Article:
JM Barrie described Peter as a “betwixt-and-between”…not quite a bird and not quite a boy.

As of yesterday, it occurred to me that this description also makes a nice gender identity.

However, I don’t subscribe to the belief that there is merely ‘male’ and ‘female’ at two extremes. So when I say betwixt-and-between, in my mind I’m seeing layers and folds and colors and a variety of dimensions. As opposed to:


Between doesn’t have to mean between two. Why do humans tend to view complex topics like gender, politics and morality this way? Even cats and dogs, soft and hard, red and green, should not be done the disservice of being viewed simply as “opposites.”

So celebrate your betwixt-ness with me!


P.S. The quote “betwixt-and-between” is not from Peter & Wendy but from The Little White Bird, the first time Peter appeared in print.

asdfsIn the book, Peter is confused why he doesn’t seem to be like the other birds. He’s an “awkward shape.” Naturally, this strikes a cord with me, having grown up feeling very  awkward in my own body and not understanding how others could have a body they felt so free in.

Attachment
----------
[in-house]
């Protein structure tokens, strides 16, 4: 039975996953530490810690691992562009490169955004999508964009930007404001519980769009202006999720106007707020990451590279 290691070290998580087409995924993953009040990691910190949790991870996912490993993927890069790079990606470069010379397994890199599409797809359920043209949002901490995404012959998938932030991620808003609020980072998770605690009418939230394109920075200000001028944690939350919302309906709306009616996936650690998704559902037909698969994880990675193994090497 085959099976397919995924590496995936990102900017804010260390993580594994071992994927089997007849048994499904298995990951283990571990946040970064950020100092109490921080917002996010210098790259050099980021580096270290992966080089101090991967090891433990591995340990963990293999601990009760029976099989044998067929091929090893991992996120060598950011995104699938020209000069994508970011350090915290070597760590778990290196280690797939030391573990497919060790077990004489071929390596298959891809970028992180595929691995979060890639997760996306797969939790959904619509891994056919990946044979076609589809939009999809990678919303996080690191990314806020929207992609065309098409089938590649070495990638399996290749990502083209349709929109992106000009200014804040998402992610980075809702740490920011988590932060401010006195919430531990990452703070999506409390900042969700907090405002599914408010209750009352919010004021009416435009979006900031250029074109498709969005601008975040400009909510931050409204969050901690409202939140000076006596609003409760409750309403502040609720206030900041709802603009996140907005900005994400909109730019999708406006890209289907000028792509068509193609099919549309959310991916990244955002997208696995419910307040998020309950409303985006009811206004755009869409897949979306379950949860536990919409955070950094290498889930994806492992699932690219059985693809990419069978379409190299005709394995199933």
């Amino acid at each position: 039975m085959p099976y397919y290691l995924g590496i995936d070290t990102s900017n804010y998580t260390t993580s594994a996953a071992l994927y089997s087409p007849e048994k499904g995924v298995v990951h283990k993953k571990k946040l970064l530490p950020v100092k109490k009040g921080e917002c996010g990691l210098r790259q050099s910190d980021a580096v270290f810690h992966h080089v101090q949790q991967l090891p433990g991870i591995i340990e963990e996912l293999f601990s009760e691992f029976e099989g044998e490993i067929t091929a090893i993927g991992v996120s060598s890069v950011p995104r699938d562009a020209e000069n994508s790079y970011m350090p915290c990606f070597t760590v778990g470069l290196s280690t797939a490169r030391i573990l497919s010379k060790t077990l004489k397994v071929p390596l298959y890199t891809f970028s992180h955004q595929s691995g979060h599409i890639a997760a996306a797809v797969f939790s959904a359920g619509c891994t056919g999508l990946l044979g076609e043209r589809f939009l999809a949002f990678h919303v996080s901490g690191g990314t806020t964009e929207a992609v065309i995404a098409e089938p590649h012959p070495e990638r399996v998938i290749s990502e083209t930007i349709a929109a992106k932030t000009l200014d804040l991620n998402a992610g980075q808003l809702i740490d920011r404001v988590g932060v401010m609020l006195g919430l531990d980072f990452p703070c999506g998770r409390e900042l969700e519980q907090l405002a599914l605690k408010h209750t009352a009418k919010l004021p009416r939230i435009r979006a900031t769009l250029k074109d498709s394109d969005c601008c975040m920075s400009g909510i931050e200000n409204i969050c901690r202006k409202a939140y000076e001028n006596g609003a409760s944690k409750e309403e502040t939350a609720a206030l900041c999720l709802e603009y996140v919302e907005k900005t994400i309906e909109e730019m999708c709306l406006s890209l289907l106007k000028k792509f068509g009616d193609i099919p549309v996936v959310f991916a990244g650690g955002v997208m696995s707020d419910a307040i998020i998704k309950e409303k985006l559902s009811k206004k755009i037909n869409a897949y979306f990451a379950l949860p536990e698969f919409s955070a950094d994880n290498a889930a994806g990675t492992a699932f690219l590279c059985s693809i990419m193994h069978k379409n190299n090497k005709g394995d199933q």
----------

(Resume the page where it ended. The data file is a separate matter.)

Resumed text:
I think there’s a lot of power to be found in reinterpreting the classics in a way which empowers those who have been underrepresented for so long.

A lot of people complain about queer people “reading too much into” straight relationships in books, movies, and TV. I think all that means is that we’re HUNGRY. Hungry for characters who are legitimately written with our experiences in mind, not characters which we have to tilt our heads sideways and squint to say “I can see myself.”

We’re so hungry that we’re willing to ship characters played by sexist and homophobic actors just so we can pretend we have representation.

Obviously, there are queer characters on TV. Many more than there used to be. But, unfortunately, they are still betwixt-and-far-between.


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